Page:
A: Students who are approved for Alternate Format must have the class and book information to fill out the Alternate Format Request Form. Students must also submit proof of purchase on the request form or via . Alternate format requests can take 10-17 business days to complete, so be sure to submit your requests early! Once completed, you will receive an email that your materials are available for download from Transfer Big Files.

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Q: On my Academic Adjustment letter, it indicates that I am authorized for note-taking assistance. How do I request notes?

A: ESF and SU students who are authorized an academic adjustment for note taking are encouraged to come to our office to discuss their specific note taking needs with their counselor or a note taking staff member each semester. Together, the student and the counselor will determine the course(s) in which a note taking accommodation is necessary. Once a request is made, a peer note taker enrolled in the class is hired to provide notes to student(s) with the note taking accommodation. Note takers are instructed to post their class notes to an ODS Blackboard organization weekly and students with the accommodation are expected to utilize the notes regularly.

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Q: Do I need to renew my Academic Adjustment Letter each Semester?

A: Yes! You must do this each semester. You can request an academic adjustment letter by filling out an Academic Adjustment Renewal Form.

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Q: I have an exam that is coming up. What do I need to do to receive academic adjustments on tests, quizzes, and exams?

A: First, speak with your instructor and be sure to provide them with you Academic Adjustment Letter. Sometimes, instructors can actually accommodate you themselves. This is ideal as it provides you direct access to the instructor. However, if your instructor is unable to accommodate, please be sure to fill out the ODS Testing Sign-up form at least 3 business days in advance so you can take your exam at ODS.

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Q: Is there an orientation program for new students with disabilities?

A: Yes! As of summer 2015, ODS has offered an orientation for students with disabilities. The 2016 Access ‘Cuse Pre-Orientation is from August 23 to August 24. For full details, please go to the Access ‘Cuse Pre-Orientation page. In addition to the pre-orientation, ODS offers first year students an opportunity to receive a scholarship for SummerStart through the McLane Student fund. Students with disabilities are also encouraged to attend the programs offered through the Syracuse University Office of Orientation and Transition Services (OTS).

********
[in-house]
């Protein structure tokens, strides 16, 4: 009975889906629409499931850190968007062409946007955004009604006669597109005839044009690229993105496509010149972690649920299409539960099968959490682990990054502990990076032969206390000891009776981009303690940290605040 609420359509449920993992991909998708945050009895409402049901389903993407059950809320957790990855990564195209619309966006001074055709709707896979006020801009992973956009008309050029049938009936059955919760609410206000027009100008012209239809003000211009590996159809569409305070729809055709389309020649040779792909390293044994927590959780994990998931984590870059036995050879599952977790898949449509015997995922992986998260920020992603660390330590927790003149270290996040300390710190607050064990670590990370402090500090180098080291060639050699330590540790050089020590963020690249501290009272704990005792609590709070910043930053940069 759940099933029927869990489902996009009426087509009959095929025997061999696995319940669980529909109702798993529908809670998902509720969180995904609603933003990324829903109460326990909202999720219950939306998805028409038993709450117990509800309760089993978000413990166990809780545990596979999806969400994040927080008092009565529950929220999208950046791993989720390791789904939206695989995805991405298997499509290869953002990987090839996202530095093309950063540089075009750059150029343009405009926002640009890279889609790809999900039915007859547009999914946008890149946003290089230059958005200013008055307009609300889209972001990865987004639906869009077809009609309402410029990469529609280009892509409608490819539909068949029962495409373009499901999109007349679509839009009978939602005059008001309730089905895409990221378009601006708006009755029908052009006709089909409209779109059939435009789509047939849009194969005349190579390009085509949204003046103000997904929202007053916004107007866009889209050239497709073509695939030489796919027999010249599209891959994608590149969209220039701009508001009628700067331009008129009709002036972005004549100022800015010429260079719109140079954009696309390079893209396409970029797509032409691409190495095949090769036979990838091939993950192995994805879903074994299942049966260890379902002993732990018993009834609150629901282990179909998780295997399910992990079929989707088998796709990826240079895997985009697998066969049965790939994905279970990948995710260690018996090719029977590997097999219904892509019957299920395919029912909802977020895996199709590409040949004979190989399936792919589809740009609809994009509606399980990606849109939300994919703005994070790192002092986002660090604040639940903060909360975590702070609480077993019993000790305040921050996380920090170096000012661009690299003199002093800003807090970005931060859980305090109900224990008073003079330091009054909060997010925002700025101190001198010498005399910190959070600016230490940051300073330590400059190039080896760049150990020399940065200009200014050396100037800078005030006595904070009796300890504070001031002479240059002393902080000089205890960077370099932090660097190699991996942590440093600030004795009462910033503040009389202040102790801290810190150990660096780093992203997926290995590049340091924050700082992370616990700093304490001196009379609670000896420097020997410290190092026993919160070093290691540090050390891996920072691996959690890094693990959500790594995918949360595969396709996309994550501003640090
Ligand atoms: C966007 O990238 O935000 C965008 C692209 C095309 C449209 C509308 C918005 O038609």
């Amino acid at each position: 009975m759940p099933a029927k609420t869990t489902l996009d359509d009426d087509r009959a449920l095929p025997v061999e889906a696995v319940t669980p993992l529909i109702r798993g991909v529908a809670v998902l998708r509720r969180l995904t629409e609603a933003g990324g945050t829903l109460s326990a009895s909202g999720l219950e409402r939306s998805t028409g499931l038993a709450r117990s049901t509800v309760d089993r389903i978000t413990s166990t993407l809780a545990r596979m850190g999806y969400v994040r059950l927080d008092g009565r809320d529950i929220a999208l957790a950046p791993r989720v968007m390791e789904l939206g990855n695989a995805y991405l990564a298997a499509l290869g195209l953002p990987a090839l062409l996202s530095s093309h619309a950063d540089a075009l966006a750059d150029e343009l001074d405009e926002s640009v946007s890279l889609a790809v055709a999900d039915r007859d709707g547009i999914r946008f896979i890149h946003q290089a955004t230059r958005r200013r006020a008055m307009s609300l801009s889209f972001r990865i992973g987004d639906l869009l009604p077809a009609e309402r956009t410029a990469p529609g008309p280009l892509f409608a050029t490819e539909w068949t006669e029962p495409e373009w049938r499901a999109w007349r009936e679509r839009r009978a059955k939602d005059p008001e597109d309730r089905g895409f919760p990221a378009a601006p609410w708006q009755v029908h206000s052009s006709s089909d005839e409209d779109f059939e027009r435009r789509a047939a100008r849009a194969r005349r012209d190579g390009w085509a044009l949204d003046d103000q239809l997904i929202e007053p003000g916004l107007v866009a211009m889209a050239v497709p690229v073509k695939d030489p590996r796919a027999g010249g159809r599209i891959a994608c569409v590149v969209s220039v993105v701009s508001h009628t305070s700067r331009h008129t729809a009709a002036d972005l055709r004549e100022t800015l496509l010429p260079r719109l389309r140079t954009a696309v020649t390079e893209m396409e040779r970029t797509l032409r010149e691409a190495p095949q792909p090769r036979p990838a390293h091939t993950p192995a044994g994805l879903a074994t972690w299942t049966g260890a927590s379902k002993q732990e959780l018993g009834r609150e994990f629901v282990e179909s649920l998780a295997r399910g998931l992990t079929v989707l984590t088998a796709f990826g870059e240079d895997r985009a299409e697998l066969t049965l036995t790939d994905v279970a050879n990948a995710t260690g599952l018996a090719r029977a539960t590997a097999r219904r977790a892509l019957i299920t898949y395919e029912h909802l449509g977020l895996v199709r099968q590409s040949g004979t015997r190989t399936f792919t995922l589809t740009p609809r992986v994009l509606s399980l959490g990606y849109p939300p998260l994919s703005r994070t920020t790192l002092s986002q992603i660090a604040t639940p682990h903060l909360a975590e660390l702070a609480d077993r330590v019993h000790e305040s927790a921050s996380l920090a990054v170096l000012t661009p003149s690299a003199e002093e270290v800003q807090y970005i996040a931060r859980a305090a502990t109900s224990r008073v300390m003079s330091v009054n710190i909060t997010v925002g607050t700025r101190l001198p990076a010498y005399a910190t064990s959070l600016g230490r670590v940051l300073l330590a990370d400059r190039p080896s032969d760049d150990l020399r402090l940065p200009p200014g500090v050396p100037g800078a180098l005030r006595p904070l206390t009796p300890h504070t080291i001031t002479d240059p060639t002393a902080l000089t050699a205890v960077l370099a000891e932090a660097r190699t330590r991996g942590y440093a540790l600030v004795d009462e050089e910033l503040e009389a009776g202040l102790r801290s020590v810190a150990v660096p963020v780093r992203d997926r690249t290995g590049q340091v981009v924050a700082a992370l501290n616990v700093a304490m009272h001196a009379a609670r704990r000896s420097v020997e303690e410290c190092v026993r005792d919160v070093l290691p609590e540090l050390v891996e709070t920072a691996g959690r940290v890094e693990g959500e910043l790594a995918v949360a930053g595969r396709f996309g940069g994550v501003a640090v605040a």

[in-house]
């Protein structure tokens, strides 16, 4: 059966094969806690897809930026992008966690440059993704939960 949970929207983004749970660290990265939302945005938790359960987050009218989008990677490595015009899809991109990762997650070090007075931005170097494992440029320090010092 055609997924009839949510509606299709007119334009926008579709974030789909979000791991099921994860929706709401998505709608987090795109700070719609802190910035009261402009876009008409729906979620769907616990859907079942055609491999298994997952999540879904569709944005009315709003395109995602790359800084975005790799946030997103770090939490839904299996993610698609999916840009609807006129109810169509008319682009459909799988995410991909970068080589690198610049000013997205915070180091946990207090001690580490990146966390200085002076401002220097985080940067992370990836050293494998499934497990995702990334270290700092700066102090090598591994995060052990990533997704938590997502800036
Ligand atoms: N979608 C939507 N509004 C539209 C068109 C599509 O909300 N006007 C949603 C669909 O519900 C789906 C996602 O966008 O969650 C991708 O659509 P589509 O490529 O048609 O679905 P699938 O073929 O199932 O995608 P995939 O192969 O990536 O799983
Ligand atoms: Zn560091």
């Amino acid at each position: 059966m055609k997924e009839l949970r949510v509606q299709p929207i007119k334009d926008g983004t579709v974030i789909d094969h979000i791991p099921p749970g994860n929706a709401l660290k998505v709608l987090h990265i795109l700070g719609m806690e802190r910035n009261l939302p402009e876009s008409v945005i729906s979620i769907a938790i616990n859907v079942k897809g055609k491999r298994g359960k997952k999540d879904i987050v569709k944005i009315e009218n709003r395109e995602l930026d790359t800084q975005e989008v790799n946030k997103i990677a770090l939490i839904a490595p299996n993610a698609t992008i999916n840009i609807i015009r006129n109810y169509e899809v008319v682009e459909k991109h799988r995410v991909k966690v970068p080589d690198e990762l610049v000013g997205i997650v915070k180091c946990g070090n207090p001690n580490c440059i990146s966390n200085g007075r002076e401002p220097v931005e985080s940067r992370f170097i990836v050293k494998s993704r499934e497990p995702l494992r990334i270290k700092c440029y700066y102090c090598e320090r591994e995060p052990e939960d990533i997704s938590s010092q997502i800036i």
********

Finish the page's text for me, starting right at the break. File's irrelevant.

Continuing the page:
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Q: What is the McLane Scholar’s program and how can I join?

A: A few outstanding students will be selected as McLane Scholars, and will receive funding that covers the up to the full expenses associated with SummerStart. The McLane Scholarships were established in honor of Brian McLane ’69, a champion for the rights of individual with disabilities, and one of Syracuse’s strongest disability advocates. These McLane Scholars will be chosen based on their desire to engage with ODS, and will be provided additional academic and social activities throughout their time at Syracuse University. They will be recognized as potential leaders in the disability community.

Syracuse University’s SummerStart is a program designed to address the transition from high school to college, and introduces students to academic, social, and cultural life at Syracuse University. Students who attend get a head start on everything from coursework to social skills, confidence and leadership.

University College/SummerStart has partnered with the Office of Disability Services to offer additional programming intended to address the specific concerns of students with disabilities. In addition to the full SummerStart programming, the Office of Disability Services (ODS) facilitates a mandatory 1-credit introductory seminar course designed to address both the academic and social-emotional aspects of University life. The course will introduce students to the concept of disability as diversity, and the social construction of disability. Students will have the opportunity to be trained on various forms of assistive technologies and will meet weekly with our learning support specialist outside of class-time to obtain supplemental academic support and tutoring.

For more information regarding the summer preparation program and the contact person, please visit the SummerStart website.

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Q: How do I apply to have an Emotional Support Animal (ESA) in my residence hall?

A: You would apply by going to the Emotional Support Animal page on the ODS website. There is an electronic handout that is available that provides the step-by-step process for requesting an ESA.